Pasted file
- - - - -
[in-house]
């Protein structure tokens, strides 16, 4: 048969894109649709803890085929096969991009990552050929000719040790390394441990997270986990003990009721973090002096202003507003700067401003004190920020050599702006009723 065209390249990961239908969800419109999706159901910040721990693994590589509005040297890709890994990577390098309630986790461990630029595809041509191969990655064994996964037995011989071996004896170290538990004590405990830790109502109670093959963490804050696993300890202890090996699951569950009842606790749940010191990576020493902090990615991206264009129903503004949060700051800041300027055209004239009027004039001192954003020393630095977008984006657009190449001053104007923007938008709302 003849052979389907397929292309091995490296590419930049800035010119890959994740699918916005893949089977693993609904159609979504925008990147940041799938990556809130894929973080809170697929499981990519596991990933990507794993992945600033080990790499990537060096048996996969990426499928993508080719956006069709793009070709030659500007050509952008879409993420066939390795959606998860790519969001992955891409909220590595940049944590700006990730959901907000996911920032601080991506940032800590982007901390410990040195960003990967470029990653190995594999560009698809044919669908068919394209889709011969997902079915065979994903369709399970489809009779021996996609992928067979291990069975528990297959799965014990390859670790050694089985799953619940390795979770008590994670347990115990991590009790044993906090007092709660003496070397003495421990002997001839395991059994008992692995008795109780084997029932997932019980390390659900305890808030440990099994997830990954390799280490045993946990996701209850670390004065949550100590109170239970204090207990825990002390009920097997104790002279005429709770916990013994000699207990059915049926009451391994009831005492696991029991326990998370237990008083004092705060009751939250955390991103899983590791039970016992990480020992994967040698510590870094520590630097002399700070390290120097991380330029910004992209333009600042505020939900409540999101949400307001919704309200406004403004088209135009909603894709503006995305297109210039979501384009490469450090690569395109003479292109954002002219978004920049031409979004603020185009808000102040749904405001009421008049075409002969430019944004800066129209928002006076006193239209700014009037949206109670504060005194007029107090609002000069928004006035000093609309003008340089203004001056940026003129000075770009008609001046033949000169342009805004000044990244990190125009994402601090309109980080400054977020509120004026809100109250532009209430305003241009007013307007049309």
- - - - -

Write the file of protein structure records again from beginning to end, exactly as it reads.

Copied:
[in-house]
């Protein structure tokens, strides 16, 4: 048969894109649709803890085929096969991009990552050929000719040790390394441990997270986990003990009721973090002096202003507003700067401003004190920020050599702006009723 065209390249990961239908969800419109999706159901910040721990693994590589509005040297890709890994990577390098309630986790461990630029595809041509191969990655064994996964037995011989071996004896170290538990004590405990830790109502109670093959963490804050696993300890202890090996699951569950009842606790749940010191990576020493902090990615991206264009129903503004949060700051800041300027055209004239009027004039001192954003020393630095977008984006657009190449001053104007923007938008709302 003849052979389907397929292309091995490296590419930049800035010119890959994740699918916005893949089977693993609904159609979504925008990147940041799938990556809130894929973080809170697929499981990519596991990933990507794993992945600033080990790499990537060096048996996969990426499928993508080719956006069709793009070709030659500007050509952008879409993420066939390795959606998860790519969001992955891409909220590595940049944590700006990730959901907000996911920032601080991506940032800590982007901390410990040195960003990967470029990653190995594999560009698809044919669908068919394209889709011969997902079915065979994903369709399970489809009779021996996609992928067979291990069975528990297959799965014990390859670790050694089985799953619940390795979770008590994670347990115990991590009790044993906090007092709660003496070397003495421990002997001839395991059994008992692995008795109780084997029932997932019980390390659900305890808030440990099994997830990954390799280490045993946990996701209850670390004065949550100590109170239970204090207990825990002390009920097997104790002279005429709770916990013994000699207990059915049926009451391994009831005492696991029991326990998370237990008083004092705060009751939250955390991103899983590791039970016992990480020992994967040698510590870094520590630097002399700070390290120097991380330029910004992209333009600042505020939900409540999101949400307001919704309200406004403004088209135009909603894709503006995305297109210039979501384009490469450090690569395109003479292109954002002219978004920049031409979004603020185009808000102040749904405001009421008049075409002969430019944004800066129209928002006076006193239209700014009037949206109670504060005194007029107090609002000069928004006035000093609309003008340089203004001056940026003129000075770009008609001046033949000169342009805004000044990244990190125009994402601090309109980080400054977020509120004026809100109250532009209430305003241009007013307007049309």